As widely expected, the Fed raised rates by 25 basis points.
It clearly shows that it is starting an ongoing hiking cycle. They also said the shrinking of the balance sheet would begin at the upcoming meeting. The uncertainty created by the Russian invasion of Ukraine was acknowledged, but the FOMC acknowledged that it would increase price pressures in the first place, while also undermining economic growth. There is an objection. A prominent hawk, St. Louis Fed President Bullard favored a 50 basis point cut in interest rates.
However, the hawkish implications of the Fed’s move are clear.
The new forecast points to a further 150 basis points of tightening this year, with the final rate rising to 2.8% from 2.1% in December. This is higher than the so-called long-term equilibrium rate, which actually slipped from 2.5% to 2.4%. However, it is expected to peak next year. Previously, it had a final rate of 2024. Forecasts by seven officials suggest a change of at least 50 basis points is appropriate.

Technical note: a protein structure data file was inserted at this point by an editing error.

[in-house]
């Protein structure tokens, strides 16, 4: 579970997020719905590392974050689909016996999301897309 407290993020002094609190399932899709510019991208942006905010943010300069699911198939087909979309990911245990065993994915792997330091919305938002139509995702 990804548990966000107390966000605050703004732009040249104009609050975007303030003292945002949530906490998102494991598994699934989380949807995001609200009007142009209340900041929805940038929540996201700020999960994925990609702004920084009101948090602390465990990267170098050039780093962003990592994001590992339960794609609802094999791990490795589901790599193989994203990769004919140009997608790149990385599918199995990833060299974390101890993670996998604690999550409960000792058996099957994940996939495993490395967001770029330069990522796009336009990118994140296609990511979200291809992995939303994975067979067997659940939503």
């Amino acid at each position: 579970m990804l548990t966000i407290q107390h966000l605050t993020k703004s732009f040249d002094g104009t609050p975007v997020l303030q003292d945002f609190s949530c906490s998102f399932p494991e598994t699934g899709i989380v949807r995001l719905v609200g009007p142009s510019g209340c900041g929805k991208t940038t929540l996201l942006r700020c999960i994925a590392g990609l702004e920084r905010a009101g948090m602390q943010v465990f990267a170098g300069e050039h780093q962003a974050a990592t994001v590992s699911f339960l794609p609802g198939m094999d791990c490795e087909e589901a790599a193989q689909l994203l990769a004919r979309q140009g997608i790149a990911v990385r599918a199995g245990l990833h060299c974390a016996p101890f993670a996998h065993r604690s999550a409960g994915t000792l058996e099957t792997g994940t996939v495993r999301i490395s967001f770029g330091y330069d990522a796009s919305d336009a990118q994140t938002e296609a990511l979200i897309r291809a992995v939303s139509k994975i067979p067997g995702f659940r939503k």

Growth forecasts for this year were downgraded to a median forecast of 2.8%, down from 4.0% in December.
The median forecast for 2023 and 2024 remains unchanged at 2.2% and 2.0%, respectively. Chairman Powell played down the risk of a recession, pointing to a strong labor market and strong corporate and household balance sheets. Powell defended the above-trend (about 1.75%) median GDP forecast of 2.8%.
Predictions are made.
The median now sees the Fed’s target deflator at 4.3% this year, up from 2.6% in December. By 2023, the PCE deflator is projected to be 2.7% instead of 2.3%, and by 2024, the median forecast is 2.3% instead of 2.1%.
Markets responded to the hawkish message.
and up (bearish curve flattening) and stocks down. The opening gap caused by the sharply raised opening is filled. The dollar reached and rose to fresh session highs against several other major currencies before stabilizing. It rose from around 1.86% to 2.24% before stabilizing. From about 1.87% to nearly 2.0%.